What costs does the press cover and what costs does it not cover? Have there been any successful examples of collaboration between your press and other units at your university? Have you tried to encourage greater collaboration between the offices at your university library, academic departments, institutes, IT, distance learning and your press? How did this go? It seem that on many campuses, libraries are taking over some of the traditional functions of university presses.

Is that true on your campus? Are you willing to invest in electronic publishing experiments by your press? How much do you think it would be appropriate for your university to risk? One influential provost recommended a massive consolidation of university presses.

What models of consolidation or collaboration would you find attractive?

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We can test specific models at this point. How would you assess the attractiveness of a potential collaboration with another press, institution or other organization? What regional collaborations has your university you been involved with state and local, industry, museums and cultural institutions, tourism boards? Are there natural collaborations your university is involved with, e. If there were to be a collaborative model of university presses, which one would you find most appealing: One led by a press, a new organization, a third party existing organization, a consortium of presses?

What do you think the impact of open access will be on your press? Do you think it will aid or hurt the financial footing of your press? Is your university prepared to provide more subsidy to your press to make up for revenues lost to open access? How much more money would you be willing to budget for your press? Please briefly describe the nature of these collaborations, distinguishing one-offs from those that are ongoing.

Comments are edited only to preserve anonymity. In the past, terms such as scholarly communications and scholarly publishing were often used to depict research outputs that met certain criteria, such as certification, selection, and preservation. We argue here that the lines between formal and informal publication are breaking down, and thus the definitions of these terms are in flux.

We use them in this paper to refer to the broad spectrum of ways that scholars share their research with one another. The unit sales of scholarly monographs have fallen to a quarter or less of what they were in the s, and what was once a relatively straightforward and profitable type of publishing has become much more difficult in financial terms.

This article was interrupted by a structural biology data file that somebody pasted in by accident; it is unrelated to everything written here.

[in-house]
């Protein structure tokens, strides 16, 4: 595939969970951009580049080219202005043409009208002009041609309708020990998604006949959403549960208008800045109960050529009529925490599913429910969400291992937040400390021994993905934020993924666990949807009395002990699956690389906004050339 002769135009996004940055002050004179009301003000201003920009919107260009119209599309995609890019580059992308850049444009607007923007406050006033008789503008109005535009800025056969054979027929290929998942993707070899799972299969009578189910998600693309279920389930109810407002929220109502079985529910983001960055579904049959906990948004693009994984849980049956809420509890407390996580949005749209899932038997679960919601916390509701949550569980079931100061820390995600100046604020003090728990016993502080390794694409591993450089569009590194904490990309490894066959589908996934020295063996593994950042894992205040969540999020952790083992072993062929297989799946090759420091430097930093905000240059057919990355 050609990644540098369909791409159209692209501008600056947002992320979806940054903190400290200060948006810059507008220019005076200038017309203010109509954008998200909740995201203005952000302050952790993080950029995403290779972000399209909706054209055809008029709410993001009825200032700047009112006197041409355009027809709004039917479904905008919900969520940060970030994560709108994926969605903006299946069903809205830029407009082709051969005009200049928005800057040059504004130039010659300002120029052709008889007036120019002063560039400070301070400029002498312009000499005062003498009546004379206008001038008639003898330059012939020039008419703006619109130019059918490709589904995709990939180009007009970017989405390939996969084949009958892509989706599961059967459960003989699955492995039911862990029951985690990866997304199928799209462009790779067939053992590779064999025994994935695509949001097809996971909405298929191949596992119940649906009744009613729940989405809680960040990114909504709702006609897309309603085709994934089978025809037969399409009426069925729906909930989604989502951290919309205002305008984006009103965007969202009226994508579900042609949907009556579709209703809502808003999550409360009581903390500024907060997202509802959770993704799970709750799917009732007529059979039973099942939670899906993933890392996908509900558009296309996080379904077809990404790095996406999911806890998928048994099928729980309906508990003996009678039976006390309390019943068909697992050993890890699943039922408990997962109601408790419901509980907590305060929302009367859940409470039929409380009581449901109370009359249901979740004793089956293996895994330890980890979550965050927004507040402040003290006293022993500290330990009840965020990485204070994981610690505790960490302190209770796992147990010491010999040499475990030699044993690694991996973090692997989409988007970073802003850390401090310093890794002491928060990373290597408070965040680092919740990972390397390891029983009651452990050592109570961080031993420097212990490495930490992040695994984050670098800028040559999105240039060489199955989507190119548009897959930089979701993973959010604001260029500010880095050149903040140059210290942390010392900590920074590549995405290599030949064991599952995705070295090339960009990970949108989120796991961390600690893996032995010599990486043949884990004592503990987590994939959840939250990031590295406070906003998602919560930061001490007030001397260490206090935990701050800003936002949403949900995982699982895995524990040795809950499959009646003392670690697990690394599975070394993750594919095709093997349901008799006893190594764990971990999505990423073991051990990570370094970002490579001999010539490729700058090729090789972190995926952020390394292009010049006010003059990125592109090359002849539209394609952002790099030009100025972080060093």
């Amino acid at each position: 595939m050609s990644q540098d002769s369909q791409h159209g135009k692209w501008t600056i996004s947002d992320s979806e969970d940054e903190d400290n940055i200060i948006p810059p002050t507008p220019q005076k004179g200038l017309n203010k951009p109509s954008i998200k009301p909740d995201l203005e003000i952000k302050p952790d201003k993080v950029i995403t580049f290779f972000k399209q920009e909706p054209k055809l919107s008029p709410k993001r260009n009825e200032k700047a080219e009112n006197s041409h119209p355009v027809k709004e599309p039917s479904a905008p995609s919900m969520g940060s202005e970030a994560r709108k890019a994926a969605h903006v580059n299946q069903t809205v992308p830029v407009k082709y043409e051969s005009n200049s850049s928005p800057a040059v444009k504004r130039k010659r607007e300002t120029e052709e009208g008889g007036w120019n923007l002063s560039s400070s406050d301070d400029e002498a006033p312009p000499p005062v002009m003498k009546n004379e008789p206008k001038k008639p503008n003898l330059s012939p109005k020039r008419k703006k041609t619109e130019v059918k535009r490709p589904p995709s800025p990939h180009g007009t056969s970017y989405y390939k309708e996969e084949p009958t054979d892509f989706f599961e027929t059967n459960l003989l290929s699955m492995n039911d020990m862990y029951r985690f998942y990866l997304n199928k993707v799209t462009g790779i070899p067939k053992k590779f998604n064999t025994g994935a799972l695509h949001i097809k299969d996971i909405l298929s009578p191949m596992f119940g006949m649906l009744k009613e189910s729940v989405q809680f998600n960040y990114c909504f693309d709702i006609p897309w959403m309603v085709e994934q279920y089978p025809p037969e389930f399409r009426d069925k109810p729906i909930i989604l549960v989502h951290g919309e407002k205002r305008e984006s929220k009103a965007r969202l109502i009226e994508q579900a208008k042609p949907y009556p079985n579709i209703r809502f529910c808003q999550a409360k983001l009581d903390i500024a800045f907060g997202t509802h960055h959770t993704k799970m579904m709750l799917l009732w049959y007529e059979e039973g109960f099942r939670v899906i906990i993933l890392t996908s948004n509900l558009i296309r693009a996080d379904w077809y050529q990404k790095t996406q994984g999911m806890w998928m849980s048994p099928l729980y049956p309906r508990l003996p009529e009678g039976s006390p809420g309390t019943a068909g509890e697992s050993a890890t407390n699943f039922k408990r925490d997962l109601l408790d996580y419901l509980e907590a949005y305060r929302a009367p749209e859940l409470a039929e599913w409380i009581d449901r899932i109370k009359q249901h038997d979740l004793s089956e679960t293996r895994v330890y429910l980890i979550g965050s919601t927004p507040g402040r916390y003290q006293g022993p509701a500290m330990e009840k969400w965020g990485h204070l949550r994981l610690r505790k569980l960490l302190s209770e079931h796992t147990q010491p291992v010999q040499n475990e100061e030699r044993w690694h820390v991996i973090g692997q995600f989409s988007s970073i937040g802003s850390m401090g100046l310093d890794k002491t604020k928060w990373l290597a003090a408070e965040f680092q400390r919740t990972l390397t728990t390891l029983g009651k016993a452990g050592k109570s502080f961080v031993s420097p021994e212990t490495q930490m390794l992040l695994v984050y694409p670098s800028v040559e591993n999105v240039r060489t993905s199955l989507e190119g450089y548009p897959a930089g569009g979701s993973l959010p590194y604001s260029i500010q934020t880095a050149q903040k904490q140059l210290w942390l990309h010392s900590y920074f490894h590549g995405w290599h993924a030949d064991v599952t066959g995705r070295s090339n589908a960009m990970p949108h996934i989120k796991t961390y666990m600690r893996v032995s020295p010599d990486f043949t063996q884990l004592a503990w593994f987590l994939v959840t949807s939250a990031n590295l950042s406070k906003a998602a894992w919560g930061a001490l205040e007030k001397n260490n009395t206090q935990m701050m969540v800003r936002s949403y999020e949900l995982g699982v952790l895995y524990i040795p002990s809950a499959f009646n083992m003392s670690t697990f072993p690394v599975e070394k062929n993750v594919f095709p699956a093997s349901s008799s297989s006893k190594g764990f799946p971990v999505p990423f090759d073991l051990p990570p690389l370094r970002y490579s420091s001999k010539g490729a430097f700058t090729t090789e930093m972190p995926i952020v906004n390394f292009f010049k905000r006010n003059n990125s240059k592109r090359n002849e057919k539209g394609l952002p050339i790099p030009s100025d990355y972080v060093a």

Thompson, Books in the Digital Age: Abel and Lyman W. Available online at http: Large publishers tend to be commercial and small publishers tend to be not-for-profit. The decline in sales of monographs is caused by a number of additionalfactors which we will not explore in detail here. Again, see John B. See also Robert B. For a version of this argument, see Paul N. While these studies are not currently publicly available, many of the lessons from this work are reflected in our thinking and conclusions in this paper.

Online reference resources such as the Stanford Encyclopedia of Philosophy have developed new procedures to enable stable citations and reference linking. Based on a survey of librarians conducted by Ithaka in the fall of Based on our survey of directors of American university presses. Of course, most of the cost of university press publishing is shared by the institutions and individuals that benefit from it, by buying books.

One president we consulted pointed out that very few presidents and provosts of AAU very large research universities were drawn from the humanities. And yet we did not sense that senior administrators from non-humanities background were any less sensitive to the importance of their presses and the challenges in monograph publishing than those who came from the humanities.

From an Ithaka survey of faculty conducted in the fall of To be sure, presses have been taking up digital production technologies to support their print monographs programs. Among those presses that do publish monographs online, the median number of monographs available online was , and the mean was , according to our survey of press directors. The networked version of the book is available online at http: The deal that these presses struck with ebrary contrasts with the earlier ebrary licensing model, which involved ebrary marketing and selling content.